It's coming. Black Friday (and Cyber Monday), an event so important to retailers in the US that the physical trampling retail employees to death hasn't stopped it. People go nuts for this stuff. And, when you see the "$100/$75/50%/3-hour-only sale" sign plastered onto something, bleary-eyed and over-caffeinated at midnight, or frantically deciding what to put in your digital cart on Monday morning before heading to work, making a bad decision can be all too easy. It's something that we've all probably done with a product of some kind at some point - it's too good to pass up.
And that's how good, honest people end up with ancient Toshiba Thrives, or some off-brand Chinese tablet no one's ever heard of.
Eight cores, in a mobile processor? Balderdash! But according to EETimes, that's just what Samsung's planning on unveiling in February at the International Solid-State Circuits Conference (that sounds so exciting).
Now before you get too excited, this isn't - technically speaking - an eight-core processor. It's a dual quad-core, which is to say, a two-processor chip. The design is based on a reference architecture thought up by ARM themselves, dubbed "big.little," and is designed to combine the light-load battery life of a high-efficiency quad-core 28nm ARM A7 chip with a super-hi-po A15 processor for heavy lifting. The exact specifications, for our nerdier readers, are: 1 quad-core ARM A7 chip clocked at 1.2GHz for everyday tasks, and 1 quad-core ARM A15 chip clocked at 1.8GHz w/ 2MB L2 cache for processor-intensive tasks like video games.
It was a little surprising to see Google announce a new Nexus device this year without LTE support. While LTE deployment is still lagging behind in many regions, the good old USA is fast becoming blanketed with speedy 4G. Now that the Nexus 4 is in the wild, iFixit has taken it apart, and you'll never guess what they found. Yes, a 7-band 4G LTE radio chip. The plot thickens...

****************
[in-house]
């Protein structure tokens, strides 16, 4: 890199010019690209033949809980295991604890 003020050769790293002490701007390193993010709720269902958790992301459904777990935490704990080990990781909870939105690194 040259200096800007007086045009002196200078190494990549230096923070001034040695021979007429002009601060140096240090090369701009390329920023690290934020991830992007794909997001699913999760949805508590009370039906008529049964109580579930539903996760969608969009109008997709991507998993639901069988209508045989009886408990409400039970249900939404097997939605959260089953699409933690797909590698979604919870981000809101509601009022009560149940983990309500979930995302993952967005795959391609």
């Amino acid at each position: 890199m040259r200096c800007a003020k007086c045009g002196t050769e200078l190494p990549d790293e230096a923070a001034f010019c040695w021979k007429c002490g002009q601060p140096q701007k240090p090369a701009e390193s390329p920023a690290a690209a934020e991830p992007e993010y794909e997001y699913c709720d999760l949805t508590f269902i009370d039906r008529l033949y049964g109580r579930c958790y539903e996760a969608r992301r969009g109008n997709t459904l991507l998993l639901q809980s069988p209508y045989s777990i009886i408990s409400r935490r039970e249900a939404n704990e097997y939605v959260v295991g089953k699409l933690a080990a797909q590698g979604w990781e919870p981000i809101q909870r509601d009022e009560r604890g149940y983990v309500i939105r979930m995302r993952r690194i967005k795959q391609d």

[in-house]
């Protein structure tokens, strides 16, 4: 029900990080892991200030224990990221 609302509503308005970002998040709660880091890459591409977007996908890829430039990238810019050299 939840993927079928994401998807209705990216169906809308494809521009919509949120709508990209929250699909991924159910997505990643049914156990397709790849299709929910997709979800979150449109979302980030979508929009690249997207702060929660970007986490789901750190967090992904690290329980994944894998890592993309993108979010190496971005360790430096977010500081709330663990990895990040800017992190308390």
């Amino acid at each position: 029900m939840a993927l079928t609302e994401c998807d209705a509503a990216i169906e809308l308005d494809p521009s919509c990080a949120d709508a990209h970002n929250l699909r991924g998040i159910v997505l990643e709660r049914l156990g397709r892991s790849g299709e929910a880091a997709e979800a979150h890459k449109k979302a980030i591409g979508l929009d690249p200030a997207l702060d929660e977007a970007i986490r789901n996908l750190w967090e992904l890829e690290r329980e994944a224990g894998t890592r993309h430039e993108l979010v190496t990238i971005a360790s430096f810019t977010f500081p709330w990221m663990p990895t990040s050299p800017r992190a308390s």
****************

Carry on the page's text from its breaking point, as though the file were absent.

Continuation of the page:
The chip in question, the Qualcomm WTR1605L (highlighted in green above), supports all currently operating LTE networks around the world. This chip is probably a holdover from the LG Optimus G design, which the Nexus 4 is based on.
Since its announcement, many internet comments (and tech bloggers, frankly) have lambasted the 2020mAh battery inside the DROID DNA as obviously being too small. A 5", 1080p display, quad-core processor, and LTE - with a 2020mAh battery? HTC must be nuts. Well, it turns out, they actually aren't nuts and actually do know how to make a phone that doesn't die after half a day off the charging cable teat. Surprising, I know. And despite what you may be hearing elsewhere (I won't name names), my experience with the DNA's longevity has been quite positive. I got a lot of requests for an in-depth look at battery life on the DNA when I posted my initial impressions, so here's what I came up with.
Android 4.2 is out now and it brings a bunch of new goodies. Multiple users on a tablet, photospheres, and gesture typing are all pretty neat. What about this Miracast thing, though? If you're part of the majority of Android users out there, you know that it involves screen sharing and something vaguely to do with WiFi. Well, here. Let's clear some of that up for you.
So, Uh... What Is Miracast?
At its most basic level, Miracast is a video streaming specification created by the Wi-Fi Alliance. It allows a user to share whatever is displayed on their device's screen with another compatible product.
I can't say I'm the biggest student of Gandhi, but that whole "an eye for an eye and the whole world goes blind" bit sure came to mind this morning when I read that Samsung's head of mobile, Shin Jong-kyun, said the company "[does not] intend to (negotiate) at all" with Apple. This came on news of HTC's settlement with Apple on Saturday, which I contend is objectively good for the industry and consumers, no matter how you spin it.
First, let's look at the backstory. Apple and Samsung are involved in probably over a dozen various legal entanglements across the world.
After numerous nightly and monthly builds, CyanogenMod 10 is finally ready for its stable release. The custom ROM is already available to download for the Samsung Galaxy S II LTE, LG Optimus Black, and the Samsung Galaxy S III (both Verizon and Sprint models).
If you can't see a stable build of CyanogenMod 10 for your device just yet, hang tight, as some builds have been failing. Hopefully, the issue will be addressed soon, but we aren't sure how long this might take.
On Saturday evening, HTC and Apple issued a joint press release indicating the two companies had settled their ongoing legal slapfight. Under a confidential 10-year licensing arrangement, they have agreed to what essentially amounts to a rigid patent ceasefire. Even future patents are covered under the deal (there obviously will be exceptions to any deal, but that's the gist).